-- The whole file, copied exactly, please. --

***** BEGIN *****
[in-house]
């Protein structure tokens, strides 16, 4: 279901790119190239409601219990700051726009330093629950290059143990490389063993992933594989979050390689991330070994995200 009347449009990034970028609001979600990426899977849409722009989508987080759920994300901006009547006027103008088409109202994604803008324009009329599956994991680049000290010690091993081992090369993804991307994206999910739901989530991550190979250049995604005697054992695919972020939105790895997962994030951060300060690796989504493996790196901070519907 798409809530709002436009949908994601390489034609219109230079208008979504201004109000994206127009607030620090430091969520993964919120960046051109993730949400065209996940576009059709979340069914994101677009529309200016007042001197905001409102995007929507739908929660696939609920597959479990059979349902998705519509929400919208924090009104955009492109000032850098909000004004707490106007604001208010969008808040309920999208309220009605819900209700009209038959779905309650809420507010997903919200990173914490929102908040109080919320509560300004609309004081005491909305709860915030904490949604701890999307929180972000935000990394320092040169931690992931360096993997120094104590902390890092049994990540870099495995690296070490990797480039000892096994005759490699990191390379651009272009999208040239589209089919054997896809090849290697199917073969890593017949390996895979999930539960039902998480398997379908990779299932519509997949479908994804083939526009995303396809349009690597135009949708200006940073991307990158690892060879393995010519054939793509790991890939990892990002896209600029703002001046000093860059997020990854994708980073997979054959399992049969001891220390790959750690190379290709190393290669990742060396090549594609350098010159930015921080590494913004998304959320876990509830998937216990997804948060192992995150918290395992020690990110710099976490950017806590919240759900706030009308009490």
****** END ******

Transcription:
[in-house]
């Protein structure tokens, strides 16, 4: 279901790119190239409601219990700051726009330093629950290059143990490389063993992933594989979050390689991330070994995200 009347449009990034970028609001979600990426899977849409722009989508987080759920994300901006009547006027103008088409109202994604803008324009009329599956994991680049000290010690091993081992090369993804991307994206999910739901989530991550190979250049995604005697054992695919972020939105790895997962994030951060300060690796989504493996790196901070519907 798409809530709002436009949908994601390489034609219109230079208008979504201004109000994206127009607030620090430091969520993964919120960046051109993730949400065209996940576009059709979340069914994101677009529309200016007042001197905001409102995007929507739908929660696939609920597959479990059979349902998705519509929400919208924090009104955009492109000032850098909000004004707490106007604001208010969008808040309920999208309220009605819900209700009209038959779905309650809420507010997903919200990173914490929102908040109080919320509560300004609309004081005491909305709860915030904490949604701890999307929180972000935000990394320092040169931690992931360096993997120094104590902390890092049994990540870099495995690296070490990797480039000892096994005759490699990191390379651009272009999208040239589209089919054997896809090849290697199917073969890593017949390996895979999930539960039902998480398997379908990779299932519509997949479908994804083939526009995303396809349009690597135009949708200006940073991307990158690892060879393995010519054939793509790991890939990892990002896209600029703002001046000093860059997020990854994708980073997979054959399992049969001891220390790959750690190379290709190393290669990742060396090549594609350098010159930015921080590494913004998304959320876990509830998937216990997804948060192992995150918290395992020690990110710099976490950017806590919240759900706030009308009490």